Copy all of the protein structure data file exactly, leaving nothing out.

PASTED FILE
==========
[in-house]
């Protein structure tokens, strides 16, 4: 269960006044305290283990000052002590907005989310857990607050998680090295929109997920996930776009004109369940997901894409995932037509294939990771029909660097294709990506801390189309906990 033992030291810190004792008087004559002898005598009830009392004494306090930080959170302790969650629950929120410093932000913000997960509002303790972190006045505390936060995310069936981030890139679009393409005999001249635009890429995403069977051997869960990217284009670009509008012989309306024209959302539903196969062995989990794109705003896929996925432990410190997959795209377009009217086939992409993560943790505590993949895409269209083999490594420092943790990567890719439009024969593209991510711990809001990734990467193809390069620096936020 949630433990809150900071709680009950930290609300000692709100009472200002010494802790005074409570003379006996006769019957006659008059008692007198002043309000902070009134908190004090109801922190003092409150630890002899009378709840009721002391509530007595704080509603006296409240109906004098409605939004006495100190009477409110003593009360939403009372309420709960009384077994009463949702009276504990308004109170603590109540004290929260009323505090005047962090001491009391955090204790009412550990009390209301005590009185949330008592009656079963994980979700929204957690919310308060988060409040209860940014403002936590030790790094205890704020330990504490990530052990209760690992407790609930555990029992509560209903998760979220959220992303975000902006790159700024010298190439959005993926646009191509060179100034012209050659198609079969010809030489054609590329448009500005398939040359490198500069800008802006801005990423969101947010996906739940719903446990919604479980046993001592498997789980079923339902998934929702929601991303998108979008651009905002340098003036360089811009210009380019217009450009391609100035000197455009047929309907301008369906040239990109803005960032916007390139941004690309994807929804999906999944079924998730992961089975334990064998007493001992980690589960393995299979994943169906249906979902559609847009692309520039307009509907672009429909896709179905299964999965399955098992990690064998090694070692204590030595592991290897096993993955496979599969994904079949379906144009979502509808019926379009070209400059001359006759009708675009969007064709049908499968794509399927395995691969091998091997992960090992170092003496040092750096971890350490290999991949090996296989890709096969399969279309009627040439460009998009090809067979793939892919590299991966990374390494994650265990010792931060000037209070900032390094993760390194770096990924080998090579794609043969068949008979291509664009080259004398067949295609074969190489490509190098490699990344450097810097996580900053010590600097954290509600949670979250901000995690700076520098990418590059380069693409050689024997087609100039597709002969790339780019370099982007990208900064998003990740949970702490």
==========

[in-house]
């Protein structure tokens, strides 16, 4: 269960006044305290283990000052002590907005989310857990607050998680090295929109997920996930776009004109369940997901894409995932037509294939990771029909660097294709990506801390189309906990 033992030291810190004792008087004559002898005598009830009392004494306090930080959170302790969650629950929120410093932000913000997960509002303790972190006045505390936060995310069936981030890139679009393409005999001249635009890429995403069977051997869960990217284009670009509008012989309306024209959302539903196969062995989990794109705003896929996925432990410190997959795209377009009217086939992409993560943790505590993949895409269209083999490594420092943790990567890719439009024969593209991510711990809001990734990467193809390069620096936020 949630433990809150900071709680009950930290609300000692709100009472200002010494802790005074409570003379006996006769019957006659008059008692007198002043309000902070009134908190004090109801922190003092409150630890002899009378709840009721002391509530007595704080509603006296409240109906004098409605939004006495100190009477409110003593009360939403009372309420709960009384077994009463949702009276504990308004109170603590109540004290929260009323505090005047962090001491009391955090204790009412550990009390209301005590009185949330008592009656079963994980979700929204957690919310308060988060409040209860940014403002936590030790790094205890704020330990504490990530052990209760690992407790609930555990029992509560209903998760979220959220992303975000902006790159700024010298190439959005993926646009191509060179100034012209050659198609079969010809030489054609590329448009500005398939040359490198500069800008802006801005990423969101947010996906739940719903446990919604479980046993001592498997789980079923339902998934929702929601991303998108979008651009905002340098003036360089811009210009380019217009450009391609100035000197455009047929309907301008369906040239990109803005960032916007390139941004690309994807929804999906999944079924998730992961089975334990064998007493001992980690589960393995299979994943169906249906979902559609847009692309520039307009509907672009429909896709179905299964999965399955098992990690064998090694070692204590030595592991290897096993993955496979599969994904079949379906144009979502509808019926379009070209400059001359006759009708675009969007064709049908499968794509399927395995691969091998091997992960090992170092003496040092750096971890350490290999991949090996296989890709096969399969279309009627040439460009998009090809067979793939892919590299991966990374390494994650265990010792931060000037209070900032390094993760390194770096990924080998090579794609043969068949008979291509664009080259004398067949295609074969190489490509190098490699990344450097810097996580900053010590600097954290509600949670979250901000995690700076520098990418590059380069693409050689024997087609100039597709002969790339780019370099982007990208900064998003990740949970702490």